01/06/2006 08:20 pm ET Updated May 25, 2011

In the Pipeline

I was worried there for a minute. When CNN started showing live wall-to-wall coverage of landing-gear malfunctions I thought to myself, which is how I do most of my thinking: "But what about police chases? Does this mean landing-gear malfunctions are going to crowd out police chases on CNN?" I needn't have worried: the cable news net has simply moved unceasing coverage of police pursuits to Pipeline, its broadband offering. As I type this I have a teeny popup window tucked to the left of my screen showing a live, silent feed from WAGA Atlanta. It's a shot from a helicopter, or possibly a blackbird or some other large avian lifeform outfitted with a beak-cam, and it's bringing me... LIVE!!... a shot of some police cruisers parked at angles in a condo parking lot. A couple of cops are standing around. There seems to a be a guy cuffed to a gurney. Just to make sure I know what I'm seeing, or what I would have seen if I'd tuned in a few minutes ago, when there was something actually going on, it's bannered "POLICE CHASE" in giant letters. The beauty of this is, it has all the narrative incomprehensibility of a live broadcast feed in one-fifteenth the screen area, with buffering delays besides -- Wow, now how much would you pay? (Answer: $2.99 a month.) Hang on, now the shot's pulling back, which means either that the chopper pilot's got wind of a dramatic development or the bird's been distracted by something shiny. Now I'm looking at an aerial shot of some trucks. I think. They're pretty far away.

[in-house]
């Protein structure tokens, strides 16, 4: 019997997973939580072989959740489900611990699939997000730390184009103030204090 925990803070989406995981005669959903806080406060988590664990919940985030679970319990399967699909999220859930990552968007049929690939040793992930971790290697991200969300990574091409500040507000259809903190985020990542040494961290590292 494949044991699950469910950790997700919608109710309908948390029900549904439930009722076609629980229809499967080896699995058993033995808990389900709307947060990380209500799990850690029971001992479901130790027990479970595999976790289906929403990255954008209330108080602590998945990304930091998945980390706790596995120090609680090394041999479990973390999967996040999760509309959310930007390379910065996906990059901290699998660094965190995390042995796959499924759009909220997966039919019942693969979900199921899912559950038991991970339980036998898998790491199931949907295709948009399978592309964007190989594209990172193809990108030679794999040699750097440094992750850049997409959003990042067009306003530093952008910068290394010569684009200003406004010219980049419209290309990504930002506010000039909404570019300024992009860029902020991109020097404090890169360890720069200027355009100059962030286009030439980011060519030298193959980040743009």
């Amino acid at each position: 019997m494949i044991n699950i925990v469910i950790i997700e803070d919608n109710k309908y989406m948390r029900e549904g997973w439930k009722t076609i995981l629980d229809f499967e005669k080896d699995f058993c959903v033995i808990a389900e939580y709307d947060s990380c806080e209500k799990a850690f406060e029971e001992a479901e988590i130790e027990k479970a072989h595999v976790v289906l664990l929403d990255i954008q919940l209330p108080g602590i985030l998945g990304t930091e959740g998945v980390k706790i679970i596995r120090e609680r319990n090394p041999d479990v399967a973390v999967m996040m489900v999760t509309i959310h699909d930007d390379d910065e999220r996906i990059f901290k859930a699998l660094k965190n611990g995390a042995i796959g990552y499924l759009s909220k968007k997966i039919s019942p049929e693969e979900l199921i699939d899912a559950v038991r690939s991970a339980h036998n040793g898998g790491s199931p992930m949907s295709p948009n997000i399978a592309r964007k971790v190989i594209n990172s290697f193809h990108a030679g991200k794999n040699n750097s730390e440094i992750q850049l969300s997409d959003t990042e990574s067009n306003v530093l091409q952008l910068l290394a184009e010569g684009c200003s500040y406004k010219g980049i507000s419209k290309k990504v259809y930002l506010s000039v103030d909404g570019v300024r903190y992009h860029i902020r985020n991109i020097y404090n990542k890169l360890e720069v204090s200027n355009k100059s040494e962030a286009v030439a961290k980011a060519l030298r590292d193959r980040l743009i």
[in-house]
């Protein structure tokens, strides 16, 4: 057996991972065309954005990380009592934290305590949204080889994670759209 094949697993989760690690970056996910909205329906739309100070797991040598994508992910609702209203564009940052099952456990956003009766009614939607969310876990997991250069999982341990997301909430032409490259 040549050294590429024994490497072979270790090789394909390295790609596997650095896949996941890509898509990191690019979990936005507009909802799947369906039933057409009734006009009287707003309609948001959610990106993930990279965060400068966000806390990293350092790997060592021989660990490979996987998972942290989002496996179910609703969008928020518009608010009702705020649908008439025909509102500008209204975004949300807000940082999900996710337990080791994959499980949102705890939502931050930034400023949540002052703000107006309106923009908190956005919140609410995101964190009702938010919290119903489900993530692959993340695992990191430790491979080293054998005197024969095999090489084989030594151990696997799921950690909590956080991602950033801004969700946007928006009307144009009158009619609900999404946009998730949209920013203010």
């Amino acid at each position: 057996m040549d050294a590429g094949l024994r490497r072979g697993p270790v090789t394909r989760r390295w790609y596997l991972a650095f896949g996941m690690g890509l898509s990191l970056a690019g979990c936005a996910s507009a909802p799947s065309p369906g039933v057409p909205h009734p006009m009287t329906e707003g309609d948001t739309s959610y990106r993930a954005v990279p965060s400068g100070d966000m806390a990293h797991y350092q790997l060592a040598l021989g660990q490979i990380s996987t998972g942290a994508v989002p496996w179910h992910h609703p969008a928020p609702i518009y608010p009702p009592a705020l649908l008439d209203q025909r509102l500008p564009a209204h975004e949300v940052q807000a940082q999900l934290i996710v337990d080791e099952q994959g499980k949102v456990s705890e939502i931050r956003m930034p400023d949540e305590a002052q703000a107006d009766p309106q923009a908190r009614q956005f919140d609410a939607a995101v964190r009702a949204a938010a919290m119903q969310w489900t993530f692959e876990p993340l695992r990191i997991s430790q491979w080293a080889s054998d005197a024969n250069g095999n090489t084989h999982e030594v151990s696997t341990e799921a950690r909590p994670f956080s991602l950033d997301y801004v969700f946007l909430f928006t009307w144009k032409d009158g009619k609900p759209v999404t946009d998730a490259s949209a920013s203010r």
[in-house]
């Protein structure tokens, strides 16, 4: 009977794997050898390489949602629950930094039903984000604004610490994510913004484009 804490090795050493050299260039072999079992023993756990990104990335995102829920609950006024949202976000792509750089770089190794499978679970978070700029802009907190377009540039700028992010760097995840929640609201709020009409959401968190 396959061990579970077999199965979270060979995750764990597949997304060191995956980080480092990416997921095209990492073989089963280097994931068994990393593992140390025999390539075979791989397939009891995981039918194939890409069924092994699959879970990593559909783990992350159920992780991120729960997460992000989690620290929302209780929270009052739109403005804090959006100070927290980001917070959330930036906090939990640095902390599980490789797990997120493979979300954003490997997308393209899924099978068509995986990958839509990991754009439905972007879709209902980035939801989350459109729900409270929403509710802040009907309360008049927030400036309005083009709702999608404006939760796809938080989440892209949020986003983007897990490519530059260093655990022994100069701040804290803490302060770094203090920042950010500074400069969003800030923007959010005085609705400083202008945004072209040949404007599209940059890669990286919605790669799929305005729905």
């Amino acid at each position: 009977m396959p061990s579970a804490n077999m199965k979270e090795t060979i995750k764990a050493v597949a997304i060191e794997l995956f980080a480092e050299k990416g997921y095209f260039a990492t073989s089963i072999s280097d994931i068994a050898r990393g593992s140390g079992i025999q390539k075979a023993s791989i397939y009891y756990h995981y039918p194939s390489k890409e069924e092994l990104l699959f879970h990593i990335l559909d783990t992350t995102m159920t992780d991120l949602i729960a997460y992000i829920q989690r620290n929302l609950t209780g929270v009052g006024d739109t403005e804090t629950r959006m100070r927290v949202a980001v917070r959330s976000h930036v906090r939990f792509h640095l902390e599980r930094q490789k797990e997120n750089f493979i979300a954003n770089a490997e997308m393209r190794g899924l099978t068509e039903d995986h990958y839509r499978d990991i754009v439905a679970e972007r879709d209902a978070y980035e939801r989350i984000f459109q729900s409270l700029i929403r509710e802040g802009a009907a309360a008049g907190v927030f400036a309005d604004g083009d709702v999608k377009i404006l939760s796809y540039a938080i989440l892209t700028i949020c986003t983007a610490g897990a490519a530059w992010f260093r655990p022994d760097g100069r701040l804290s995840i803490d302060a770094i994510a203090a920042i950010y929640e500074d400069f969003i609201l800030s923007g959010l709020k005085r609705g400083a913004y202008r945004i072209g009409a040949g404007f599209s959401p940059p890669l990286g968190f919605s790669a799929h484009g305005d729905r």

I don't want to be the one to say that Pipeline isn't worth three bucks a month, even though as many as three of its four streaming "pipes" frequently seem to feature B-roll so stultifying that even the bored, sleepy assignment-desk crew back at whatever local TV backwater is generating it probably aren't watching. (Hang on, this just in: Gurney guy sits up and looks around... LIVE!!) I mean, come on, it did feature two soundless crow's-nest views of frozen, liquored-up yahoos milling around Times Square for eight-and-a-half hours on New Year's Eve, and you can't tell me that's not good eating. But watching what's going on in Atlanta this morning, which right now consists of a series of desultory zooms in and out of a suburban crossroad, I can't help wondering about the real editorial impetus behind a service like Pipeline. It couldn't be that CNN is hoping that if it pushes raw, unedited police chases to its online subscribers, unmediated by a producer's hand or a tape delay, it may get lucky and stumble on the Holy Grail of the 24-hour news cycle -- the actual death, by car crash or shooting, of an actual criminal... LIVE?? They couldn't be that cynical, right? Because if that were true, I tell you: I believe I would lose my faith in the integrity of cable news.